So is boot camp MCT and then MLS school? What's MCT? So MCT is marine combat training. And then it's Infantry School. So people who infantry, they just go from boot camp to Infantry School, because I mean, what else you gonna do? You don't need other stuff there for us who are not infantry. We do infantry type school, so we can be real Marines. And then we go to our MLS school. So we do it in that order. So from boot camp, we go to MCT. And I can't remember how many weeks it is, it felt like forever, cuz I'm like, I just left boot camp, and I'm having to do the same stuff. Again.
Is it just as intense with like, the drill instructors, or is it a little bit more like that?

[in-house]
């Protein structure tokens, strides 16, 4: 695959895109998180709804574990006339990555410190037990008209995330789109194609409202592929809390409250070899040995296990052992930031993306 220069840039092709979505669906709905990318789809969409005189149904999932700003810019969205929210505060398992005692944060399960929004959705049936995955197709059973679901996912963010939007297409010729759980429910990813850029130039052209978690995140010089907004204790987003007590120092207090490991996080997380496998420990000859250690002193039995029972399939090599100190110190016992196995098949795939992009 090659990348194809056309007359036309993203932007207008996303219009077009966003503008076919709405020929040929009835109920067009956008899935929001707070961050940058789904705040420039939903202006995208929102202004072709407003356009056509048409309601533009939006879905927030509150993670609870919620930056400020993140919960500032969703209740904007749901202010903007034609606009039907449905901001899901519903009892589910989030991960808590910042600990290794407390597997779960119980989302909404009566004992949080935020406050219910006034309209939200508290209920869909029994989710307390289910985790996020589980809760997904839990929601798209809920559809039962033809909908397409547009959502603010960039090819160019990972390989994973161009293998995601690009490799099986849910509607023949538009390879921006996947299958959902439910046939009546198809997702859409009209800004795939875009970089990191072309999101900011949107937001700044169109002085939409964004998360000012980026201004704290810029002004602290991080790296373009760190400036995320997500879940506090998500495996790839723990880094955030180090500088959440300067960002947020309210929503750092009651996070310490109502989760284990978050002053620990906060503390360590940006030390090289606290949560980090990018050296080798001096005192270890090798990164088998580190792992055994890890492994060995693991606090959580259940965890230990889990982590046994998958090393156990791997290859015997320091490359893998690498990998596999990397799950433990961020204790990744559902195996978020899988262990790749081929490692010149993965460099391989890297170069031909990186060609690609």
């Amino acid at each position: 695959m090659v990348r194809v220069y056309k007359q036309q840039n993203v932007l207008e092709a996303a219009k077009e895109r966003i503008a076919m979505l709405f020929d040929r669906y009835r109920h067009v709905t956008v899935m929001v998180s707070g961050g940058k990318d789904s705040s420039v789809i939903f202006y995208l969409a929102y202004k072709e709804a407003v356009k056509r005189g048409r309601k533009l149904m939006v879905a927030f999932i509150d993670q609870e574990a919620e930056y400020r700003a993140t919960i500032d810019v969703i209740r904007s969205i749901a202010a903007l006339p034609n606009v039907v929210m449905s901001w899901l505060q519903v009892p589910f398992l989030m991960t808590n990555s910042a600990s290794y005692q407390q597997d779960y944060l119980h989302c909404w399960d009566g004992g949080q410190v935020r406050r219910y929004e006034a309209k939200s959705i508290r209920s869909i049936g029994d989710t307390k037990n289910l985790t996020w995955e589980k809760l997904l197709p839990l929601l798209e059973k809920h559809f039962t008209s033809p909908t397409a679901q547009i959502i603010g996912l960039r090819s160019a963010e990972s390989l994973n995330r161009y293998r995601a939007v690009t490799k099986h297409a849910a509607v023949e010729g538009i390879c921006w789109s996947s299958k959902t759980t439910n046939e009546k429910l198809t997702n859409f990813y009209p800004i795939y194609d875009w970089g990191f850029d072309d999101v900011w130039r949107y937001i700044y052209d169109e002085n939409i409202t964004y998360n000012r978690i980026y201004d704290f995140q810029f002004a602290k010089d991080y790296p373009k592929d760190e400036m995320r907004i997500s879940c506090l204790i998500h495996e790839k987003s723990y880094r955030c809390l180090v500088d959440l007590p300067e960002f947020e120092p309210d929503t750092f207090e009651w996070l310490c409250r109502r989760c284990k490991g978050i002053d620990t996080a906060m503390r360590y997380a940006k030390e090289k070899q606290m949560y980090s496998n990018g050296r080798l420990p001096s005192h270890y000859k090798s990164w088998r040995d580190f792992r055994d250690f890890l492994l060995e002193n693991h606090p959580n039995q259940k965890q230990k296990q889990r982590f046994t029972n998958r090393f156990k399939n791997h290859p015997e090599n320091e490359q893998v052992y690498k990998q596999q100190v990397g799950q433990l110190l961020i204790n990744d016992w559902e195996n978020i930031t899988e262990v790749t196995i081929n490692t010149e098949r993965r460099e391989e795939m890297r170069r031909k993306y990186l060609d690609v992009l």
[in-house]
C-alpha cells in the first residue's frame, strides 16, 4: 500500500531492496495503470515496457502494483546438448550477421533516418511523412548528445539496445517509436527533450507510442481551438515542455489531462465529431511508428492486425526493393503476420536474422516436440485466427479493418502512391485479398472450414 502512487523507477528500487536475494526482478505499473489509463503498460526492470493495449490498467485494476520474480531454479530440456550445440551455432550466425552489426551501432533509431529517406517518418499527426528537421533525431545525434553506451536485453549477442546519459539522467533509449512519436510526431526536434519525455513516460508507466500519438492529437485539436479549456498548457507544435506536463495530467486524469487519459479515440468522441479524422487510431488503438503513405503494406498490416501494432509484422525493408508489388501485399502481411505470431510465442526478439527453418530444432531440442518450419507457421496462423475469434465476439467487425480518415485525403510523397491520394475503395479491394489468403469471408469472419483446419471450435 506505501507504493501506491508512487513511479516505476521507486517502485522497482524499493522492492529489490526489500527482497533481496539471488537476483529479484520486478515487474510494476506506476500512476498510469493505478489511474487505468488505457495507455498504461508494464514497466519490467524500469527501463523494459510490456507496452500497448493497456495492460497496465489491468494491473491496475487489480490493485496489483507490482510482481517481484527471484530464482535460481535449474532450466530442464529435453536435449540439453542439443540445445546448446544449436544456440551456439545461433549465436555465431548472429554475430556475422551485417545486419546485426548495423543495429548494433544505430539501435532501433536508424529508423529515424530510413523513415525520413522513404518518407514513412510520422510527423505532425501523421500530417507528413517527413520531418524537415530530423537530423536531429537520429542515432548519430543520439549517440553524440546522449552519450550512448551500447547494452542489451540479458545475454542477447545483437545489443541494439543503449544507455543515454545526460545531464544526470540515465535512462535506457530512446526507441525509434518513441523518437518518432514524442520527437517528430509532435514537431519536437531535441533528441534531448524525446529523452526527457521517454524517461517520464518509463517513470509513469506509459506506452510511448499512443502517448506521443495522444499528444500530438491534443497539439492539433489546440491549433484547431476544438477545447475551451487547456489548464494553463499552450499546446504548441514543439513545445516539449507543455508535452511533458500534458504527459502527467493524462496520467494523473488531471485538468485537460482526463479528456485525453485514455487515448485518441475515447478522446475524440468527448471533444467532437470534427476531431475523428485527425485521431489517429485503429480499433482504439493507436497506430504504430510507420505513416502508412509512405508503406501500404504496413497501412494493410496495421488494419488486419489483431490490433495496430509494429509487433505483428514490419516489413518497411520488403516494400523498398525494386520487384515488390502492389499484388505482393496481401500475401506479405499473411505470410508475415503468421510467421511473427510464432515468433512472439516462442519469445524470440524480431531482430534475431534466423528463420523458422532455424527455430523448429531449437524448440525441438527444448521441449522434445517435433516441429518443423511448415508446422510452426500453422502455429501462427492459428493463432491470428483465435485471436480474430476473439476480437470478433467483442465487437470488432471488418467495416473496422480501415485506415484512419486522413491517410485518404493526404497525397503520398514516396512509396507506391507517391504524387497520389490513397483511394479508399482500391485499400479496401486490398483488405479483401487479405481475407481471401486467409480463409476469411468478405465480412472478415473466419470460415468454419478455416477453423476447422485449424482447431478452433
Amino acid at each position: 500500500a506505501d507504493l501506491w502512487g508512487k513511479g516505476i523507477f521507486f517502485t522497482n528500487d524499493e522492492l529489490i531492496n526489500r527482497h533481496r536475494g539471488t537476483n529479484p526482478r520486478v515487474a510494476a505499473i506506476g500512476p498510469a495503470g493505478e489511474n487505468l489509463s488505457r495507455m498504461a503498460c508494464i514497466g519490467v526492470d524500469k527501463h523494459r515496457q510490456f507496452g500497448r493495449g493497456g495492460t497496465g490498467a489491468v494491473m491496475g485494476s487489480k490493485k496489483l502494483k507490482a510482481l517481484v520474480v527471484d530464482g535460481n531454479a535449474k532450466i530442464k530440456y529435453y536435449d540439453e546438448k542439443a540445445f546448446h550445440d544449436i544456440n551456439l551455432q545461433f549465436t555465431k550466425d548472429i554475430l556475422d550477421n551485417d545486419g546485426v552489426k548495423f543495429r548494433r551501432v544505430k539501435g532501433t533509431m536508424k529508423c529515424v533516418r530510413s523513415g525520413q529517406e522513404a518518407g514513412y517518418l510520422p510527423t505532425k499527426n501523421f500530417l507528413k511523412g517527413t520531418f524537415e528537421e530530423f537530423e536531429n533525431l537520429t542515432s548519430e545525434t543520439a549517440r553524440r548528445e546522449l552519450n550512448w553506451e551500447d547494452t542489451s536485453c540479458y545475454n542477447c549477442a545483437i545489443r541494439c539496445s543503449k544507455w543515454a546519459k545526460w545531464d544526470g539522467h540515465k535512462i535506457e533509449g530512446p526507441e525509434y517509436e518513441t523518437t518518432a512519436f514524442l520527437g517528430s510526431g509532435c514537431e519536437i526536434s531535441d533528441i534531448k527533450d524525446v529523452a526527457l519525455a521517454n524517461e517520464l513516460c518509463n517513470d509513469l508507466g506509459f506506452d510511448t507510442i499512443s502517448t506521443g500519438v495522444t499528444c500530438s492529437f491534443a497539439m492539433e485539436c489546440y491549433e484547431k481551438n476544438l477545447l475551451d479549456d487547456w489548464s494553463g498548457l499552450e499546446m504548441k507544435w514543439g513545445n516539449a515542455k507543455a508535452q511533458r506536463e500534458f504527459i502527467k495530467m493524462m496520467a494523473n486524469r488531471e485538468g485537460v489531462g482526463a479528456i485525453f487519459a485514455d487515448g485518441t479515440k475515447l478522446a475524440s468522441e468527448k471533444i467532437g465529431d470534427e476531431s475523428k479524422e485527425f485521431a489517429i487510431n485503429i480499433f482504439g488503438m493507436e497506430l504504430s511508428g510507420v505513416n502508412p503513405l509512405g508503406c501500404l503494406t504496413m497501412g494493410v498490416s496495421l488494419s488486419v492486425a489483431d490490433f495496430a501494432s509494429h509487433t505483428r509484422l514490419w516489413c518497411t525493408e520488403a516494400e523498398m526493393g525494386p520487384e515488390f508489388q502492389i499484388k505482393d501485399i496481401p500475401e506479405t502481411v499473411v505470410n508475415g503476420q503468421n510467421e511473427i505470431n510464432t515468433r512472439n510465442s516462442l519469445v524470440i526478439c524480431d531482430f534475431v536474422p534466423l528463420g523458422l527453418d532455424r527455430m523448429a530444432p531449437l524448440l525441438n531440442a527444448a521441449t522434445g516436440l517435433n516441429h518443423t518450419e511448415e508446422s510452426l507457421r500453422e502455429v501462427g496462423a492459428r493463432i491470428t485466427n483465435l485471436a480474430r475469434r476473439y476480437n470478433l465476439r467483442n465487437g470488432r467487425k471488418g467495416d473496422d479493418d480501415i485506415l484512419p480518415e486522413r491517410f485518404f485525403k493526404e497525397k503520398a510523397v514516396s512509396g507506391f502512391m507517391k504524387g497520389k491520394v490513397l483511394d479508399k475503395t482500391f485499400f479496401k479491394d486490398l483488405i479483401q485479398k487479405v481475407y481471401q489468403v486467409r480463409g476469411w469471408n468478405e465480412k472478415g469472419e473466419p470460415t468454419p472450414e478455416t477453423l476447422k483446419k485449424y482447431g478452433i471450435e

It's a little more laid back because you're Marines. Now. I mean, you're not recruits. You're not being made to be a marine. So you know, once you get that eta and graduate boot camp, you're moraine. So you go to MCT. And then, you know, you get treated like Marines. You get treated like boots, but you get treated like Marines. It's not so crazy, you know, and you can say the ranks now. You don't have to be like, sir, ma'am. And it's hard, obviously. And you know, you still say Yes, sir. Yes, ma'am. To the people and they're like, I do work. Don't say Ma'am, or something, man. It's like, Yeah, no, we just got out of boot camp yesterday, right. But yeah, we did have a break because I graduated, like three days before Christmas. I graduated boot camp. So we got a break and went home. Then we all went to MCT. And then a lot of us from boot camp, were in the same platoon again. And then we went to our separate MLS schools and because we had different jobs, we didn't see each other anymore. I was open contract, which worst mistake of my life, and nobody told See, I told you, nobody told me everybody else seemed to know that but I was like, Well, I didn't have like family members like that who went to the military. So I mean, Who was I don't ask. And I didn't know the aspects. You know, there's that. But I ended up being motor T, the worst, in my opinion, one of the worst jobs you could ever pick as a female, because I don't want to drive. And I certainly don't want to drive Humvees seven times or anything else.